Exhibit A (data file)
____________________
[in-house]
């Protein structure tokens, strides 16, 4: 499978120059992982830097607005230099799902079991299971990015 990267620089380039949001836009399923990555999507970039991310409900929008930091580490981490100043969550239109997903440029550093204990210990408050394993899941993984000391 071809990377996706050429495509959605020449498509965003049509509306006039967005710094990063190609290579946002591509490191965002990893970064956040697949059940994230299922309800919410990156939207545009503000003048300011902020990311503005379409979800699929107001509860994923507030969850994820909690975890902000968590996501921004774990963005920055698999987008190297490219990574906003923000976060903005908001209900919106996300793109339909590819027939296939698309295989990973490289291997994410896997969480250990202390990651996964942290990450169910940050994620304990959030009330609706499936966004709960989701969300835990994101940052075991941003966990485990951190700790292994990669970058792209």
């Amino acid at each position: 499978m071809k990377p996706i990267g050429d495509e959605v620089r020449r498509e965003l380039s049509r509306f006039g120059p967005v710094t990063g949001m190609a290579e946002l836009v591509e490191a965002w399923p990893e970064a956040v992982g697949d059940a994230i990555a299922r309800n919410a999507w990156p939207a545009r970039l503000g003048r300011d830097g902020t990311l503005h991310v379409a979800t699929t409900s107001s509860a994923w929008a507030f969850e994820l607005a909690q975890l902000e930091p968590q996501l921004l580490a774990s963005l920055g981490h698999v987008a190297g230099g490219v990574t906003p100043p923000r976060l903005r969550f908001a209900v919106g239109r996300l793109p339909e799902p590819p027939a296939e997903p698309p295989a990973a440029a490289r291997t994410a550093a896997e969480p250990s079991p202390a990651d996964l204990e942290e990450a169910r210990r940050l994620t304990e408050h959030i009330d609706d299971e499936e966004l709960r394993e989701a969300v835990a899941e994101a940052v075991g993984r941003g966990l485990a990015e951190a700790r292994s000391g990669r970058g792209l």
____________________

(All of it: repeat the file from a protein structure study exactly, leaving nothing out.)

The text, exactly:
[in-house]
């Protein structure tokens, strides 16, 4: 499978120059992982830097607005230099799902079991299971990015 990267620089380039949001836009399923990555999507970039991310409900929008930091580490981490100043969550239109997903440029550093204990210990408050394993899941993984000391 071809990377996706050429495509959605020449498509965003049509509306006039967005710094990063190609290579946002591509490191965002990893970064956040697949059940994230299922309800919410990156939207545009503000003048300011902020990311503005379409979800699929107001509860994923507030969850994820909690975890902000968590996501921004774990963005920055698999987008190297490219990574906003923000976060903005908001209900919106996300793109339909590819027939296939698309295989990973490289291997994410896997969480250990202390990651996964942290990450169910940050994620304990959030009330609706499936966004709960989701969300835990994101940052075991941003966990485990951190700790292994990669970058792209």
């Amino acid at each position: 499978m071809k990377p996706i990267g050429d495509e959605v620089r020449r498509e965003l380039s049509r509306f006039g120059p967005v710094t990063g949001m190609a290579e946002l836009v591509e490191a965002w399923p990893e970064a956040v992982g697949d059940a994230i990555a299922r309800n919410a999507w990156p939207a545009r970039l503000g003048r300011d830097g902020t990311l503005h991310v379409a979800t699929t409900s107001s509860a994923w929008a507030f969850e994820l607005a909690q975890l902000e930091p968590q996501l921004l580490a774990s963005l920055g981490h698999v987008a190297g230099g490219v990574t906003p100043p923000r976060l903005r969550f908001a209900v919106g239109r996300l793109p339909e799902p590819p027939a296939e997903p698309p295989a990973a440029a490289r291997t994410a550093a896997e969480p250990s079991p202390a990651d996964l204990e942290e990450a169910r210990r940050l994620t304990e408050h959030i009330d609706d299971e499936e966004l709960r394993e989701a969300v835990a899941e994101a940052v075991g993984r941003g966990l485990a990015e951190a700790r292994s000391g990669r970058g792209l």